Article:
• Investors also see a less-costly alternative to European launchers that are grounded or under development, as well as access to a bustling manufacturing hub.
      Opening up of ISRO facilities for testing, tracking, in-lab development also facilitate hand-holding of the private sector.

Indian National Space Promotion and Authorisation Centre (IN-SPACe):

  • The Indian National Space Promotion and Authorisation Centre (IN-SPACe) is a single-window, independent, nodal agency that functions as an autonomous agency in the Department of Space (DOS).
  • It was established to enable and facilitate the participation of private players in India's space sector.
  • IN-SPACe acts as an interface between ISRO and Non-Governmental Entities (NGEs) and assesses how to utilize India's space resources better and increase space-based activities.
  • It also assesses the needs and demands of private players, including educational and research institutions, and explores ways to accommodate these requirements in consultation with ISRO.
  • IN-SPACe is expected to be a facilitator and regulator for the Private Space agencies and ISRO.
  • The main roles and responsibilities of IN-SPACe are as follows:
    • It is established as a single-window nodal agency, which will have a cadre of its own.
    • It will act as a link between the Indian Space Research Organisation (ISRO) and private sector companies, assessing “how best to utilise India’s space resources better and increase space-based activities”.
    • It will ensure greater private participation in the entire range of space activities.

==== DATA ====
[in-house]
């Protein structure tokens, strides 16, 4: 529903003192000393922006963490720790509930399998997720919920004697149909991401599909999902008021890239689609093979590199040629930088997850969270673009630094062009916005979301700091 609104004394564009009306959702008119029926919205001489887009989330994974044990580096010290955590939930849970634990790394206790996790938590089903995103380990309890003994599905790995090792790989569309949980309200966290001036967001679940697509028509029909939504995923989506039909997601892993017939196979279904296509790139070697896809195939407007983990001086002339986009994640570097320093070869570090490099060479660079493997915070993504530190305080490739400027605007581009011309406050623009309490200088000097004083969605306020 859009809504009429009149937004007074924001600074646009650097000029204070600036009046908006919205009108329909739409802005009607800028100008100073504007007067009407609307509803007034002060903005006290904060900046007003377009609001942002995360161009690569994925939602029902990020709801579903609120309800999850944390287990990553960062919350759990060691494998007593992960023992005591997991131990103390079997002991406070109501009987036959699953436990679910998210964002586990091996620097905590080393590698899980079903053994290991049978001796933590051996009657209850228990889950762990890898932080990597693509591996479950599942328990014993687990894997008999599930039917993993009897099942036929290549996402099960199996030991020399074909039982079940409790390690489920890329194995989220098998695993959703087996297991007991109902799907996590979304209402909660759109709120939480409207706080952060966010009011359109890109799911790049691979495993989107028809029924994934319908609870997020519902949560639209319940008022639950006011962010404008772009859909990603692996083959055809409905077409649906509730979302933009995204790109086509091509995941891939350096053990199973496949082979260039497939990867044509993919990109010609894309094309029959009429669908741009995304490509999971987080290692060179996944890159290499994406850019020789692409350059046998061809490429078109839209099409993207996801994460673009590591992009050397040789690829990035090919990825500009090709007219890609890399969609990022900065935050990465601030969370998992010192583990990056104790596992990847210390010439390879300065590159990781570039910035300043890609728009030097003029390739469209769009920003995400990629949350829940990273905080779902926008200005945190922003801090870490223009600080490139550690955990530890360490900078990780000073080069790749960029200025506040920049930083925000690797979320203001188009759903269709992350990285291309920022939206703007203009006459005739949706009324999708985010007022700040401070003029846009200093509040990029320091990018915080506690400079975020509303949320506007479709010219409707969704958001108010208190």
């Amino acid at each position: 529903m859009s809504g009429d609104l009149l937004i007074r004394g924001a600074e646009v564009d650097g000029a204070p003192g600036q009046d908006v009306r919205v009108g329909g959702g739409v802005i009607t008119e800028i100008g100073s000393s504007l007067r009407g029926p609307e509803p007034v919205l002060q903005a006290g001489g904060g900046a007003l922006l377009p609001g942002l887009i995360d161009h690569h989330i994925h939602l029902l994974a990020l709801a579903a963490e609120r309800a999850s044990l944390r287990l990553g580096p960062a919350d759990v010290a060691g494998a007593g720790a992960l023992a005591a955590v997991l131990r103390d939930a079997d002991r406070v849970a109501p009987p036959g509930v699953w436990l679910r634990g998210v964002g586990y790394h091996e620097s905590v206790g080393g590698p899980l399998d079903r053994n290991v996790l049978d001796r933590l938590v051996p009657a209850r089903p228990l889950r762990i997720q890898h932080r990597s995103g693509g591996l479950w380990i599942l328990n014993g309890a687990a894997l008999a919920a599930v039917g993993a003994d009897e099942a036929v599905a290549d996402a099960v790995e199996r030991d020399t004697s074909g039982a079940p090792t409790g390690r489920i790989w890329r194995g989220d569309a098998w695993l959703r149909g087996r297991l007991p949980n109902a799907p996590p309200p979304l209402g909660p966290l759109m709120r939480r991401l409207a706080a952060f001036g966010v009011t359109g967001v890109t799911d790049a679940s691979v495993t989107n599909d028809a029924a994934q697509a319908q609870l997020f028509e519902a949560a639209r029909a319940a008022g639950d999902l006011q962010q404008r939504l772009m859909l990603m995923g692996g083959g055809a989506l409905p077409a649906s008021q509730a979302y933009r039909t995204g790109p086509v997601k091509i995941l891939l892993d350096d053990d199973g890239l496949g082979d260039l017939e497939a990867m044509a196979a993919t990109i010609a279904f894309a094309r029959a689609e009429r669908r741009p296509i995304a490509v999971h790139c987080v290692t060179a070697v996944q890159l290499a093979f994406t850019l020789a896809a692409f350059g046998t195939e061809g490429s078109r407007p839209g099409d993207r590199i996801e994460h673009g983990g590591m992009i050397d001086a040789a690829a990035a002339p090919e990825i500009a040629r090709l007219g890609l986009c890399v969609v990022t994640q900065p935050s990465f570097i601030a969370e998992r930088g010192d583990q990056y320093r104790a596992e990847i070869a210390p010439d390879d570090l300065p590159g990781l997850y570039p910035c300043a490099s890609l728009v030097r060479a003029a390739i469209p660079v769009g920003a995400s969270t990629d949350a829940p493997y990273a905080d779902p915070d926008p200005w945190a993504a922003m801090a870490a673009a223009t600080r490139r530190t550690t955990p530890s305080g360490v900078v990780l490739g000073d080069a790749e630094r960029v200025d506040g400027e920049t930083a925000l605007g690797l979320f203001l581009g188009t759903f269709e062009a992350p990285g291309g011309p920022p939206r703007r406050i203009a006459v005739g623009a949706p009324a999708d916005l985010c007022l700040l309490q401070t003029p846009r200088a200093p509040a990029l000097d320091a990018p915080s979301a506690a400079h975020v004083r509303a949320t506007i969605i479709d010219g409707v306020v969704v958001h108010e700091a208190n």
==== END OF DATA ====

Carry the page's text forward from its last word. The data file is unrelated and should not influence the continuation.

• It will allow and regulate space activities and the use of Department of Space-owned facilities by private entities.
    • It will ensure that private entities are able to use ISRO facilities and other relevant assets to improve their capabilities.
    • It will ensure that the interests of the country's security are safeguarded while promoting private participation in the space sector.
  • Indigenisation of the space technologies:
    • The focus needs to be on expanding indigenisation in space operations.
      Some materials and electronic components are still imported by Isro, with the share of imported components at around 10% for launch vehicles and 50-55% for satellites.
    • Critical components and materials must be “space qualified” for operations beyond 100 km above the Earth's surface.
    • There is a need to cater to the end-use needs of various organizations in the public and private sectors, such as the earth sciences ministry, telecom department, media companies, and weather forecasting companies.
  • Need more investments:
    • Development as well as acquiring space technologies needs a huge financing. To ease access to funding, the government is working on easing foreign direct investment in the sector (under the Space Policy announced in April).
    • Investments in Indian space start-ups have been growing at an impressive pace; from $23 million in 2020, it climbed to $109 million in 2022.

Way Forward:

  • The potential for the private sector in India’s space industry is huge—the satellite manufacturing market is expected to reach $3.2 billion by 2025, while the launch and satellite services markets are expected to reach $1 billion and $5 billion, respectively.